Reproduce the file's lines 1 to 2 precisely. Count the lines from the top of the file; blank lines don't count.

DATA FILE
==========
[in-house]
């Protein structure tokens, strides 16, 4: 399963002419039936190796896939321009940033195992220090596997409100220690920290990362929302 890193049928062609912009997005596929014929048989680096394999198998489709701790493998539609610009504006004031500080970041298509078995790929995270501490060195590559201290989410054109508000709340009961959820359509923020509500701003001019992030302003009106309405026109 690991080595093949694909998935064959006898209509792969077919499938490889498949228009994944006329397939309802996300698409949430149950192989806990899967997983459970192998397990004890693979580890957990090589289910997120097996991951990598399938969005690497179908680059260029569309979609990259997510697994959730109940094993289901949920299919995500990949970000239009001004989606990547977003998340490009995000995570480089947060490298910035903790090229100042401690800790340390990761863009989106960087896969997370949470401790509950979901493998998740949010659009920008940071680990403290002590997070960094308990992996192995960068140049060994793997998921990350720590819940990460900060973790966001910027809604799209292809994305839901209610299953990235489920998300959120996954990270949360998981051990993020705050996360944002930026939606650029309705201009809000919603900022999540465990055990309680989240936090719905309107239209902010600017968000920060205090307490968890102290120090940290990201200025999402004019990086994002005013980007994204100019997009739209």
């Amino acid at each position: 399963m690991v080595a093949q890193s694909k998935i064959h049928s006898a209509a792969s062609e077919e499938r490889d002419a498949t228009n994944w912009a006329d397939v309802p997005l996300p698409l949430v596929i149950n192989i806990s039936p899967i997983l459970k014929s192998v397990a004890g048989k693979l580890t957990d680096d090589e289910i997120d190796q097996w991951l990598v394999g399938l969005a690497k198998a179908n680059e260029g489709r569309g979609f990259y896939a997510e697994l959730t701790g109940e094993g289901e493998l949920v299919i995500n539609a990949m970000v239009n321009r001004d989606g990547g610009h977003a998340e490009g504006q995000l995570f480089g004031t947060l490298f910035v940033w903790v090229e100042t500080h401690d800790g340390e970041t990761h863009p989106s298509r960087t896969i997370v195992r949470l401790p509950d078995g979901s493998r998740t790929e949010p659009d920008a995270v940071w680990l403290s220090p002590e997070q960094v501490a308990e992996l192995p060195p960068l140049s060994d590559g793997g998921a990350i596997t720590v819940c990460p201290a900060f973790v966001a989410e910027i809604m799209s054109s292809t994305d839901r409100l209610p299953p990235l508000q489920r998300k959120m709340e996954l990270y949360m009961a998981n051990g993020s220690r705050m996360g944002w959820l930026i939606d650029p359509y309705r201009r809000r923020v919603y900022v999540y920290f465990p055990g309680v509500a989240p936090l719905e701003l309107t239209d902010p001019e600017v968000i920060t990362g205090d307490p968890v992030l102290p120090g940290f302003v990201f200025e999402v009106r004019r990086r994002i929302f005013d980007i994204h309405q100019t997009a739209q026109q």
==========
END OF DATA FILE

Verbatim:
[in-house]
């Protein structure tokens, strides 16, 4: 399963002419039936190796896939321009940033195992220090596997409100220690920290990362929302 890193049928062609912009997005596929014929048989680096394999198998489709701790493998539609610009504006004031500080970041298509078995790929995270501490060195590559201290989410054109508000709340009961959820359509923020509500701003001019992030302003009106309405026109 690991080595093949694909998935064959006898209509792969077919499938490889498949228009994944006329397939309802996300698409949430149950192989806990899967997983459970192998397990004890693979580890957990090589289910997120097996991951990598399938969005690497179908680059260029569309979609990259997510697994959730109940094993289901949920299919995500990949970000239009001004989606990547977003998340490009995000995570480089947060490298910035903790090229100042401690800790340390990761863009989106960087896969997370949470401790509950979901493998998740949010659009920008940071680990403290002590997070960094308990992996192995960068140049060994793997998921990350720590819940990460900060973790966001910027809604799209292809994305839901209610299953990235489920998300959120996954990270949360998981051990993020705050996360944002930026939606650029309705201009809000919603900022999540465990055990309680989240936090719905309107239209902010600017968000920060205090307490968890102290120090940290990201200025999402004019990086994002005013980007994204100019997009739209």